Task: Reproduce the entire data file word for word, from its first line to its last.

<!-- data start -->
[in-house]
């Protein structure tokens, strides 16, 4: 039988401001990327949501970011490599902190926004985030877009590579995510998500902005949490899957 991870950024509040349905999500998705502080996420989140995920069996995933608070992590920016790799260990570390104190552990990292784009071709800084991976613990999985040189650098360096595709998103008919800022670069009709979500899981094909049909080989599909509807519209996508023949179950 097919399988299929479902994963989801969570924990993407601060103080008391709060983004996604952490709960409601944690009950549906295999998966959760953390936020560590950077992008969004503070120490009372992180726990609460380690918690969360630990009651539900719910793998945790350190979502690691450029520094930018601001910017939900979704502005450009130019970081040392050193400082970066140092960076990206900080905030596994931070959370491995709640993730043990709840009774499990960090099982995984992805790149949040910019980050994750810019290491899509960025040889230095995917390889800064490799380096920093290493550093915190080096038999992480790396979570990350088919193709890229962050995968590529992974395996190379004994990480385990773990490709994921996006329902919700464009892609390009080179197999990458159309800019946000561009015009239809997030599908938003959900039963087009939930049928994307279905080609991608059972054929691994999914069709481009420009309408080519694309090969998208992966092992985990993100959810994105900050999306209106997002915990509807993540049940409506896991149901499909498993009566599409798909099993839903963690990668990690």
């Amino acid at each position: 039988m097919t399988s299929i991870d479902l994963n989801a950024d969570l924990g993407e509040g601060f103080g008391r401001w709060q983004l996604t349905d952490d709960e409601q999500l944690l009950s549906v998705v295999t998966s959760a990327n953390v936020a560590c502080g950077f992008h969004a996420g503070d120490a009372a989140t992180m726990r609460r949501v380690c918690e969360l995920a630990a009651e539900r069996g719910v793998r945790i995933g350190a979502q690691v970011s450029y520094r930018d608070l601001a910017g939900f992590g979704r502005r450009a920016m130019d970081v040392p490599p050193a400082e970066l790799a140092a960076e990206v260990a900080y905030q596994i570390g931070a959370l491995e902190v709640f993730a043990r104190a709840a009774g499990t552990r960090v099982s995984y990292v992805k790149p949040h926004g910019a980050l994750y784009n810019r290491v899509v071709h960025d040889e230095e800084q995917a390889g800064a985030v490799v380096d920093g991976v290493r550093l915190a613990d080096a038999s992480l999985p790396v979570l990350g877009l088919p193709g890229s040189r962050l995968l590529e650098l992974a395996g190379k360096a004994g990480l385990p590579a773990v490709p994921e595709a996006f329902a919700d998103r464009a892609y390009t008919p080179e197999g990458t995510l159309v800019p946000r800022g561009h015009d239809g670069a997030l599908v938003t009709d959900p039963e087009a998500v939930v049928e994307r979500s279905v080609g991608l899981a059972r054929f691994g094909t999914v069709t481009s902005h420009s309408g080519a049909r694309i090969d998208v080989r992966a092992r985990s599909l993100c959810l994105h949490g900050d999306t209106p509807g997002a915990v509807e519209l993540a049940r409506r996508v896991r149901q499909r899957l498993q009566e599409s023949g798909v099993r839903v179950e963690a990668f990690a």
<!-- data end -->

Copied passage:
[in-house]
């Protein structure tokens, strides 16, 4: 039988401001990327949501970011490599902190926004985030877009590579995510998500902005949490899957 991870950024509040349905999500998705502080996420989140995920069996995933608070992590920016790799260990570390104190552990990292784009071709800084991976613990999985040189650098360096595709998103008919800022670069009709979500899981094909049909080989599909509807519209996508023949179950 097919399988299929479902994963989801969570924990993407601060103080008391709060983004996604952490709960409601944690009950549906295999998966959760953390936020560590950077992008969004503070120490009372992180726990609460380690918690969360630990009651539900719910793998945790350190979502690691450029520094930018601001910017939900979704502005450009130019970081040392050193400082970066140092960076990206900080905030596994931070959370491995709640993730043990709840009774499990960090099982995984992805790149949040910019980050994750810019290491899509960025040889230095995917390889800064490799380096920093290493550093915190080096038999992480790396979570990350088919193709890229962050995968590529992974395996190379004994990480385990773990490709994921996006329902919700464009892609390009080179197999990458159309800019946000561009015009239809997030599908938003959900039963087009939930049928994307279905080609991608059972054929691994999914069709481009420009309408080519694309090969998208992966092992985990993100959810994105900050999306209106997002915990509807993540049940409506896991149901499909498993009566599409798909099993839903963690990668990690």
């Amino acid at each position: 039988m097919t399988s299929i991870d479902l994963n989801a950024d969570l924990g993407e509040g601060f103080g008391r401001w709060q983004l996604t349905d952490d709960e409601q999500l944690l009950s549906v998705v295999t998966s959760a990327n953390v936020a560590c502080g950077f992008h969004a996420g503070d120490a009372a989140t992180m726990r609460r949501v380690c918690e969360l995920a630990a009651e539900r069996g719910v793998r945790i995933g350190a979502q690691v970011s450029y520094r930018d608070l601001a910017g939900f992590g979704r502005r450009a920016m130019d970081v040392p490599p050193a400082e970066l790799a140092a960076e990206v260990a900080y905030q596994i570390g931070a959370l491995e902190v709640f993730a043990r104190a709840a009774g499990t552990r960090v099982s995984y990292v992805k790149p949040h926004g910019a980050l994750y784009n810019r290491v899509v071709h960025d040889e230095e800084q995917a390889g800064a985030v490799v380096d920093g991976v290493r550093l915190a613990d080096a038999s992480l999985p790396v979570l990350g877009l088919p193709g890229s040189r962050l995968l590529e650098l992974a395996g190379k360096a004994g990480l385990p590579a773990v490709p994921e595709a996006f329902a919700d998103r464009a892609y390009t008919p080179e197999g990458t995510l159309v800019p946000r800022g561009h015009d239809g670069a997030l599908v938003t009709d959900p039963e087009a998500v939930v049928e994307r979500s279905v080609g991608l899981a059972r054929f691994g094909t999914v069709t481009s902005h420009s309408g080519a049909r694309i090969d998208v080989r992966a092992r985990s599909l993100c959810l994105h949490g900050d999306t209106p509807g997002a915990v509807e519209l993540a049940r409506r996508v896991r149901q499909r899957l498993q009566e599409s023949g798909v099993r839903v179950e963690a990668f990690a």